Contracts and invoices are your best friends. Invoices are the key documents showing that you have an established relationship with a client and allow you to keep a record of what you’ve been paid. And contracts solidify terms and allowances for if you don’t get paid on time and lay out penalties and actions you can take if they neglect to follow through. Having these binding and upfront penalties can help deter subsequent shady actions on their part.

You can create your own contracts (or hire someone on Moonlighting to help you), or use a pre-written template to base your personal contract on. Once you’ve got that drawn up, be sure to put in a timeline on when you can start invoicing and getting money in the bank. It’s always good practice to invoice frequently, especially as many clients adhere to the net 30 rule. The faster you can get that invoice over to them, the faster that money goes to you.

On Moonlighting, invoicing is free and easy–you can do if from your laptop or the palm of your hand on your phone. Keep track of all your clients and their payments as you can scroll down and see which are unpaid, overdue, or pending!

Stay On Top of Your Client(s)

Communicate often (p.s. Moonlighting has instant chat!). Knowing what a client is doing will allow you to notice potential red flags faster. Are they avoiding talking to you (and not just because of a busy schedule or vacation)? Are they trying to switch up payments or due dates? If you do start noticing failed payments, you can take precautionary actions — like stopping work until they continue to pay you. No one freelances for free. Time on a project that you don’t get paid for is wasted time when you could be working and getting paid for another client’s project. So be wary.

In this case, communication will establish you as a trusted and professional freelancer and ensure they know you mean business. Also staying top of mind is good for long term relationships. However that doesn’t mean you need to update them on every step of the way–they expect you to be the expert here.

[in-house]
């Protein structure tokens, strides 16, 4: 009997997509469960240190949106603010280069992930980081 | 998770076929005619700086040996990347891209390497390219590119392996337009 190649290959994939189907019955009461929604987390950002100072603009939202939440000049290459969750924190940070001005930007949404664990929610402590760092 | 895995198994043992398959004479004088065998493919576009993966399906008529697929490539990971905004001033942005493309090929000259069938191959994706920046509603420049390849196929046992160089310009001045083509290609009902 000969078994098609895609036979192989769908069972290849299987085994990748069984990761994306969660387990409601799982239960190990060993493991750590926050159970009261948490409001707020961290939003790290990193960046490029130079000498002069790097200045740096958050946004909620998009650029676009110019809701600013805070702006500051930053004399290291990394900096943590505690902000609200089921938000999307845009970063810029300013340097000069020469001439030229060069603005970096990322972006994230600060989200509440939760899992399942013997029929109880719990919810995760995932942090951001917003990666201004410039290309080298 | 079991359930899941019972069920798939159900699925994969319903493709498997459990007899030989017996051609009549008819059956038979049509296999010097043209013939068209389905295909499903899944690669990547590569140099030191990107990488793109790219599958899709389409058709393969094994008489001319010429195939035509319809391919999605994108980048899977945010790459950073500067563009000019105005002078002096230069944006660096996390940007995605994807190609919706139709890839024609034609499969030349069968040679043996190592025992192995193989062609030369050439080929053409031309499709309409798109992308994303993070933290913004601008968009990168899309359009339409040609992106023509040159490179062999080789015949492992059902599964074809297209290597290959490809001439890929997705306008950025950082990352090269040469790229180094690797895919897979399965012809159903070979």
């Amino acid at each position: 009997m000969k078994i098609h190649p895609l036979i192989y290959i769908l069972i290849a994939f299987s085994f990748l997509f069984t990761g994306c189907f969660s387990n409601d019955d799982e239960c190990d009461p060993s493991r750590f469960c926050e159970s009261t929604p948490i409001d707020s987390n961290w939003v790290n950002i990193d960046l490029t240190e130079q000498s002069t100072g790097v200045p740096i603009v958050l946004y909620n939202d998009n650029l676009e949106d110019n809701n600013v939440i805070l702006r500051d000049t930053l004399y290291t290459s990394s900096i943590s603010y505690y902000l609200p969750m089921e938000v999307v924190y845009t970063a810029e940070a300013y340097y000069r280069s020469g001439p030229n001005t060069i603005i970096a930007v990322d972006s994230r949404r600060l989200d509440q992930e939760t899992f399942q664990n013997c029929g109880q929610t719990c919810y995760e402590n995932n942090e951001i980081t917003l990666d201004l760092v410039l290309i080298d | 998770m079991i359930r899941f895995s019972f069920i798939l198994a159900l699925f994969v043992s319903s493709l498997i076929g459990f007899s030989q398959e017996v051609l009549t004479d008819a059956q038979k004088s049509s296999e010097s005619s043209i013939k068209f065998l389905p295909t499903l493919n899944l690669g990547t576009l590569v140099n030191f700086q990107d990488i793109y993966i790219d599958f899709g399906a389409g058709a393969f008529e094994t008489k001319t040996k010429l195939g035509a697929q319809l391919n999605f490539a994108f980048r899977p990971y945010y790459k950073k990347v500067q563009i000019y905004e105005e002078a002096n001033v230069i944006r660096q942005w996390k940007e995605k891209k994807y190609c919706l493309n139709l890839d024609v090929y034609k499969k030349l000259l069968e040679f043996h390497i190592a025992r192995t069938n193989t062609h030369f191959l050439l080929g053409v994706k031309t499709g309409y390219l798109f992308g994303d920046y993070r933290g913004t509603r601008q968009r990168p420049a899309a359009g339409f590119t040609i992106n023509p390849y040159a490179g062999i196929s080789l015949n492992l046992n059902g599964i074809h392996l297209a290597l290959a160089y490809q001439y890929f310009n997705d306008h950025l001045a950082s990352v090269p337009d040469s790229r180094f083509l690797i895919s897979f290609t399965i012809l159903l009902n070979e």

Go Digital

If this sounds like a lot of paperwork, it doesn’t have to be. Invoices, records, messages, all can be done right through the Moonlighting app. Superb, right? You have all you need housed within one app on your phone (or desktop if you prefer). The invoiced client doesn’t even have to be on Moonlighting themselves; you can still use the same tools for clients on Moonlighting for those outside–that way you have all the records you need in one place.

If Worse Come to Worst

And if does happen (and it may) that your client refuses to pay or ends up not being able to, there is a cool resource called Williams & Harrick that will send a legally threatening note on your behalf to get your clients to pay. Go out and show ‘em who’s boss.

If you follow these few tips for getting paid as a freelancer, you’ll be able to hang on until we all get the Freelance Isn’t Free Act protecting all the unlucky ones not in NYC. Don’t forget to download the Moonlighting app to stay on top of finding new clients, messaging them, and sending invoices!